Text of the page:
About the Grand Canyon
The history of the Grand Canyon dates back 10,500 years. Native Americans have inhabited the Grand Canyon and the surrounding area, now the Grand Canyon National Park, for at least 4,000 years. Inhabited by the Pueblo who were dependent on agriculture and the Navajo who lived there until being forced onto reservations by the U.S. Government. The first pioneer settlements along the rim came in 1880s.
By the turn of the 20th century, the Grand Canyon became a well-known tourist destination. The Grand Canyon did not achieve U.S. National Park status until 1919. Today, Grand Canyon National Park attracts approximately five million visitors each year.
It is recommended that the canyon be viewed from above and, there are many vantage points that are well worth it. Trips along the South and North Rims include the Grand Canyon Skywalk, hiking, camping and other popular outdoor activities.
The South Rim:
Grand Canyon Village
The South Rim is a very popular choice by visitors because of the many attractions available within Grand Canyon Village. It has some of the best lookout points in the park including Yavapai Point. If you are not into camping but wish to stay within the village, you can get great lodging here. The El Tovar Hotel and Bright Angel Lodge are two of the finest, but can be very expensive. If hiking is something that interests you, it is highly recommended that you bring an experienced guide with you and never hike alone.
Grand Canyon Railway
The railway tour runs between Williams and the Grand Canyon Depot. The depot is a cabin station that also houses the park services offices. Built in the 1800s, this historic railroad originally transported ore from Anita mines, north of Williams, AZ. Once arriving at the Depot, you can head over to several art studios in the village including the Kolb and Lookout Studios.
The train departs Williams at 9:30 a.m. and arrives in the village around 11:45 a.m. and return trips leave the village at 3:30 p.m., arriving in Williams around 5:45 p.m. There are four different classes to choose: Coach, First Class, Observation Dome and Luxury Parlor. Rates vary but are rather expensive.
Touring The South Rim
Touring the Rim from Hermits Rest, east of Desert View, drive through the Navajo reservation and Marble Canyon area and up to the Kaibab Plateau and Jacob Lake. The peak season runs between May through Sept, hotels are sold out months in advance as well as mule rides and some raft trips.
Bright Angel Trail
One of the most popular hikes at the canyon, you should spend a few days to take in everything. This trail starts just west of Bright Angel Lodge to Plateau Point and is over 6 miles one way. It is not recommended that you attempt a round trip in one day. Pack camping gear if you wish to go all the way to Plateau Point and bring plenty of water.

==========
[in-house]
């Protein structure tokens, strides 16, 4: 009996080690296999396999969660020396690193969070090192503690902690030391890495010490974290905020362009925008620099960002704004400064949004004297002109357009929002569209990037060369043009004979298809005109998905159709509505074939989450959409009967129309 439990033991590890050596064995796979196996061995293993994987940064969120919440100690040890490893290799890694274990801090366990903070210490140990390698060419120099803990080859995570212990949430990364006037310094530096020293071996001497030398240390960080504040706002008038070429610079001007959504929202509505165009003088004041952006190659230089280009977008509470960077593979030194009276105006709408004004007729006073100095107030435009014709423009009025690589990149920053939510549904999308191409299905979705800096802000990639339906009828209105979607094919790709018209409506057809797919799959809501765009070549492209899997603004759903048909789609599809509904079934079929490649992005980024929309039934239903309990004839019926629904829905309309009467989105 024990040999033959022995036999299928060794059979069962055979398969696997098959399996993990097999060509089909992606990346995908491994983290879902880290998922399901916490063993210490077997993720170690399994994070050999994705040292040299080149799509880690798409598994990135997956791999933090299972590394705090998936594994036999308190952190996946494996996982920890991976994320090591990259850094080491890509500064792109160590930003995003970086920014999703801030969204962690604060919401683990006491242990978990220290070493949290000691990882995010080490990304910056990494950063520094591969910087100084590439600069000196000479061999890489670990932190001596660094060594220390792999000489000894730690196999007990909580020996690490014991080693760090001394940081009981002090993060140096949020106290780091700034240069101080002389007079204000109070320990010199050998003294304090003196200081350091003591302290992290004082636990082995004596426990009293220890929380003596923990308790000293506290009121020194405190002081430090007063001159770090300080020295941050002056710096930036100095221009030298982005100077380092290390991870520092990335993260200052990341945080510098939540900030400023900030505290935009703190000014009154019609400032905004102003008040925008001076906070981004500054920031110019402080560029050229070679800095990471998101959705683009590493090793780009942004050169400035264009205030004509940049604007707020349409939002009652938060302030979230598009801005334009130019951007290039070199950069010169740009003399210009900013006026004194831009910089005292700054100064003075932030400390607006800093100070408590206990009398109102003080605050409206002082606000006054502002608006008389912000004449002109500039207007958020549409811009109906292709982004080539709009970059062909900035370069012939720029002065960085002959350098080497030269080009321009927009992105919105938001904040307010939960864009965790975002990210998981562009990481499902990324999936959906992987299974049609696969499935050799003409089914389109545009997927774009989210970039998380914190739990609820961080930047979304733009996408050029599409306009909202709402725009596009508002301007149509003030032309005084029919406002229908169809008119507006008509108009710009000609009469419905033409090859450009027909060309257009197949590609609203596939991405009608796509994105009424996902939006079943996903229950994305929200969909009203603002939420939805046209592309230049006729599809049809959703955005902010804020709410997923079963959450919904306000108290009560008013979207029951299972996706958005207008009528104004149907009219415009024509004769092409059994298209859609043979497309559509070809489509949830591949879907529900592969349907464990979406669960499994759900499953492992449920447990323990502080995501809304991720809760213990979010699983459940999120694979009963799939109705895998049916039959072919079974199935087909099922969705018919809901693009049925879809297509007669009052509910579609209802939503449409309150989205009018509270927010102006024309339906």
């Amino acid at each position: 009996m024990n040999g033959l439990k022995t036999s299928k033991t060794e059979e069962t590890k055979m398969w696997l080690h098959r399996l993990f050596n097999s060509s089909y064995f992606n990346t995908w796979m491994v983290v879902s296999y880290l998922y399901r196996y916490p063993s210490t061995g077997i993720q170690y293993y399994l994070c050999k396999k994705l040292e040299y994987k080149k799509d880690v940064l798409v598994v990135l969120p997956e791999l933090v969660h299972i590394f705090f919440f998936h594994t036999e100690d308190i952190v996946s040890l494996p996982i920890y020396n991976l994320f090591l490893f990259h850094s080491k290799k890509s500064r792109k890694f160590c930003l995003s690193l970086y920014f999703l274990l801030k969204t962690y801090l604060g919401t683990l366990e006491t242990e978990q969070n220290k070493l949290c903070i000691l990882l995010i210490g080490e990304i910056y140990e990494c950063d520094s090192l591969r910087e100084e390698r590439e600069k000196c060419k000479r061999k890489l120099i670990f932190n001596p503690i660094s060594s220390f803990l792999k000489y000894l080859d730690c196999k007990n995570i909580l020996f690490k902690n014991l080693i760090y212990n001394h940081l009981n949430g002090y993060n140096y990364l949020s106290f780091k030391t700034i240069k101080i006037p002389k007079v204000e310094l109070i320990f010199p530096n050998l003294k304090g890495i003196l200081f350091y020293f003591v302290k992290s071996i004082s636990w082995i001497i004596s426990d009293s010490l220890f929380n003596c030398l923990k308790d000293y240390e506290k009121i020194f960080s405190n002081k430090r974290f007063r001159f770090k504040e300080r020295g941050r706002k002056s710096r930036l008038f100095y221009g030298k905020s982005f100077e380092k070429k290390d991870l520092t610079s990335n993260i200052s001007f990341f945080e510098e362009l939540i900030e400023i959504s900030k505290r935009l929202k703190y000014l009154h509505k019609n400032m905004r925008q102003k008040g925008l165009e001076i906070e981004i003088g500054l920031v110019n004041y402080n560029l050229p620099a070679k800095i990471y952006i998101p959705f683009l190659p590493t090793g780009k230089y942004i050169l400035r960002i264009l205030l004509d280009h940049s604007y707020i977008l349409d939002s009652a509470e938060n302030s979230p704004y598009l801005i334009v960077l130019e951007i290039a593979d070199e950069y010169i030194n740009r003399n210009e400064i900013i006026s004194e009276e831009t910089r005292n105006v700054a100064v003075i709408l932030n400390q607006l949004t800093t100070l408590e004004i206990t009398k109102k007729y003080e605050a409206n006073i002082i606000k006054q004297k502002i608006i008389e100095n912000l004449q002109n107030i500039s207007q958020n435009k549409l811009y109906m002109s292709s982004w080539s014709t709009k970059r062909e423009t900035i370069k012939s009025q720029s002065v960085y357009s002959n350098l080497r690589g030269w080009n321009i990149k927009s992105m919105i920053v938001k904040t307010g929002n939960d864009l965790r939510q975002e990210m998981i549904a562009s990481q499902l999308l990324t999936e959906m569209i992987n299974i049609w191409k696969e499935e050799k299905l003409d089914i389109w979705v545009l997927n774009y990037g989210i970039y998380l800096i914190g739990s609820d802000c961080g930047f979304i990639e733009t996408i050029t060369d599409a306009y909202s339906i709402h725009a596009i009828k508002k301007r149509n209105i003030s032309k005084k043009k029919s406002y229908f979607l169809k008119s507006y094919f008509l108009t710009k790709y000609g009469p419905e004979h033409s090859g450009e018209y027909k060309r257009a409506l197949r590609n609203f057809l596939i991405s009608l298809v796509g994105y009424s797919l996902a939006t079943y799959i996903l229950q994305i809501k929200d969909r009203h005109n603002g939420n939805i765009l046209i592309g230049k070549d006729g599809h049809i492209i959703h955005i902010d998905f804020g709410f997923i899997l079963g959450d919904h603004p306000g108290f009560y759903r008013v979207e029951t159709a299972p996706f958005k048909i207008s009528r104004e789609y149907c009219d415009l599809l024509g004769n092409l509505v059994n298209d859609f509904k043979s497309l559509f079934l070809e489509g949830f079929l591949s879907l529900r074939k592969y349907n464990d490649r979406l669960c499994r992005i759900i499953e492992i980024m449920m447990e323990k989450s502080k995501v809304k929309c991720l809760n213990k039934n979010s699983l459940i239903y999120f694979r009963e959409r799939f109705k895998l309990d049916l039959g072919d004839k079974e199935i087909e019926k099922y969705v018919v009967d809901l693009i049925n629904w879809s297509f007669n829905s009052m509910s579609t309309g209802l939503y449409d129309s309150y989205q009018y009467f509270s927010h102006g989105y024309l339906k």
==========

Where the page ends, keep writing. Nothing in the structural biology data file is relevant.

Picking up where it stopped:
Traveling the Bright Angel Trail by mule will take you to Plateau Point and back the same day with lunch at Indian Garden. Although the trip is usually safe, inexperienced riders will find this option pretty grueling. Another alternative is the overnight mule rides which go from Plateau Point back to South Kaibab Trail.
The North Rim
The North Kaibab Trail is one of the very best choices for hiking. It runs all the way to the Colorado River and 14 miles to the Bright Angel Campground near the water. Experts point out that this can be a difficult trail during the summer months, due to the intensive Arizona sun. There is little shade along this route, so spring and fall are better alternatives. Experienced hikers will enjoy some of the most beautiful views within the canyon.
Grand Canyon West and Supai
Many visitors limit themselves to sites and tours along the South Rim, but should not ignore the western part of the Grand Canyon National Park. There are several ways to enjoy this area, including helicopter rides, horseback rides and the popular Grand Canyon Skywalk. To experience exquisite surroundings, head further west and visit the Havasupai tribe in Supai. This small village is surrounded by numerous natural attractions including Havasu Falls. You should expect to spend approximately 2.5 hours to drive from Grand Canyon Village to Supai, but it is well worth it.
For those looking for a really unique adventure, whitewater rafting down the Colorado is for you. There are several companies that run these trips: Colorado River Discovery and Hualapai River Runners offer day trips. Those who wish to spend a few days on the river, sign up with O.A.R.S or Wilderness River Adventures.
Whether you are a beginner or experienced hiker in the Canyon, keep in mind you should always have an experienced guide with you. Visiting the Grand Canyon is one of the most spectacular experiences you will ever have. Using common sense and knowing your own limitations, will give you memories to last a lifetime.